August 24, 2014

Ex-Rep. David Rivera: A parent's nightmare


David Rivera isn’t just a scandal-plagued ex-lawmaker and current congressional candidate.

Rivera is also a parent’s nightmare.

Last week, that awful truth came home to the parents of Ana Alliegro, a 44-year-old political operative who has been sitting in jail for almost six months over a campaign-finance conspiracy that, she admitted Tuesday, was hatched by Rivera.

“If Rivera was indeed her friend, he should have come forth long ago to accept or refute the allegations,” Alliegro’s father, Anselmo Alliegro, wrote in the comments section of a local legal blog.

“She has suffered enough expecting Rivera to come [to] her defense,” he wrote. “A person that shows such callous disregard for a friend’s sacrifice does not deserve loyalty.”

To call Ms. Alliegro “loyal” is an understatement. She was more like a cult adherent to Rivera. Yes, she willingly broke the law, but she was also under his thrall.

The devotion to Rivera, at least at first, was somewhat understandable. He’s charming. Funny. Smart. Hardworking. Powerful. He also has a few media apologists, mainly Spanish-language, who praise him or attack anyone who questions him.

For Alliegro, Rivera implicitly promised political and social status. He also could get his hands on lots of money.

More here

August 19, 2014

David Rivera named co-conspirator when friend pleads guilty to campaign-finance violations

@MarcACaputo @jayhweaver @PatriciaMazzei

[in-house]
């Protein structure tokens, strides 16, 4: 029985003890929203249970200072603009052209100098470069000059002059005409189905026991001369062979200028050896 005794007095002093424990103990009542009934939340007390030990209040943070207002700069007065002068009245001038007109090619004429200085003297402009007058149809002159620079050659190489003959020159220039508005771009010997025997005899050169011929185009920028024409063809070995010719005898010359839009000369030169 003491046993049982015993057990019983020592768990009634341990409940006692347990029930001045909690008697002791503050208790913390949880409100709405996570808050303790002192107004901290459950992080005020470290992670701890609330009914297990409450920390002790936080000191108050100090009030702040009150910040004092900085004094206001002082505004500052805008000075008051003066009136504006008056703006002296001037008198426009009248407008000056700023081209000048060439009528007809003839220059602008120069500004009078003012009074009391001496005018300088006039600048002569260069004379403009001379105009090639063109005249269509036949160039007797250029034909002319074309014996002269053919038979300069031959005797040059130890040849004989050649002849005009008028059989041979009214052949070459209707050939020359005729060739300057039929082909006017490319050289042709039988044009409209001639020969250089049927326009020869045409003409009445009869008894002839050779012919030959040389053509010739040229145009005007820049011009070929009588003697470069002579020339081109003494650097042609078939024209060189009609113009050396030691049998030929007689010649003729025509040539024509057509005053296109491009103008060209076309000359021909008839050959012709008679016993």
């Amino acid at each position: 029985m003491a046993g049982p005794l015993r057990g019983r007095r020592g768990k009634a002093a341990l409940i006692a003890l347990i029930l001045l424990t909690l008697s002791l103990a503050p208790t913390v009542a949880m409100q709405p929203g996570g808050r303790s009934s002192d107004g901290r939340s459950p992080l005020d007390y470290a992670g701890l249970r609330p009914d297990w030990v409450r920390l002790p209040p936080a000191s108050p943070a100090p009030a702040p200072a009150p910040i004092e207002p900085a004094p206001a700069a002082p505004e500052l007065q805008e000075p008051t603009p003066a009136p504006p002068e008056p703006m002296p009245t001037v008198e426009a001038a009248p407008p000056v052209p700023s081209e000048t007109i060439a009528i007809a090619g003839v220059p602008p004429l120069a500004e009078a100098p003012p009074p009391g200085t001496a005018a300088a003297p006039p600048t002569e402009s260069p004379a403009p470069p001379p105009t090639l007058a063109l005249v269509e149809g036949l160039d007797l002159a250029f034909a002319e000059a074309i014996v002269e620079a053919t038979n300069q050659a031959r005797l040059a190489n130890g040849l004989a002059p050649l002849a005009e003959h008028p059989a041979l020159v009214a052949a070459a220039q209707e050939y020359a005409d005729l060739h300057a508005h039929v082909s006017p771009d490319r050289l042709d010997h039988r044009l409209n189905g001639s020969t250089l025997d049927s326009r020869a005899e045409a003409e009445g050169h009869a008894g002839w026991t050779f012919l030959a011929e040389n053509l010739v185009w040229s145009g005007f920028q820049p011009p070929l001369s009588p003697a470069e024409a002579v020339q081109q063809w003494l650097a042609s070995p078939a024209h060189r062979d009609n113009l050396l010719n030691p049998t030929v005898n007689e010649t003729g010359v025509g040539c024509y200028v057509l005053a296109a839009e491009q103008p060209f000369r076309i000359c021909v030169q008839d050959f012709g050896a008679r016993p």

Miami congressional candidate and ex-U.S. Rep. David Rivera was officially named as a co-conspirator Tuesday in federal court when his friend and confederate pleaded guilty to criminal campaign-finance violations.

That defendant, Ana Alliegro, didn’t name Rivera — that was done by a federal prosecutor at the urging of a judge who wanted to know the identity of a man previously identified only as a “co-conspirator.”

According to prosecutors, that person, along with Alliegro, secretly funded the 2012 Democratic primary campaign of ringer candidate Justin Lamar Sternad, who has been sentenced to seven months in prison.

Assistant U.S. Attorney Thomas Mulvihill initially declined to name Rivera, but then did so at the direction of U.S. District Judge Robert Scola.

Alliegro’s trial had been scheduled to Monday — a day before the Republican primary election for Florida’s 26th congressional district. Rivera, one of five candidates on the ballot, is running for his old seat.

In a surprise move, Alliegro, who had pleaded not guilty to four charges in March, used a pre-trial court appearance Tuesday to switch her plea to guilty.

More here.

August 17, 2014

FL-26 Republicans tussle in TV faceoff


Five Republicans jostling for their party’s nomination to run against Congressman Joe Garcia, a Miami Democrat, faced off Sunday perhaps for the last time before the Aug. 26 primary election.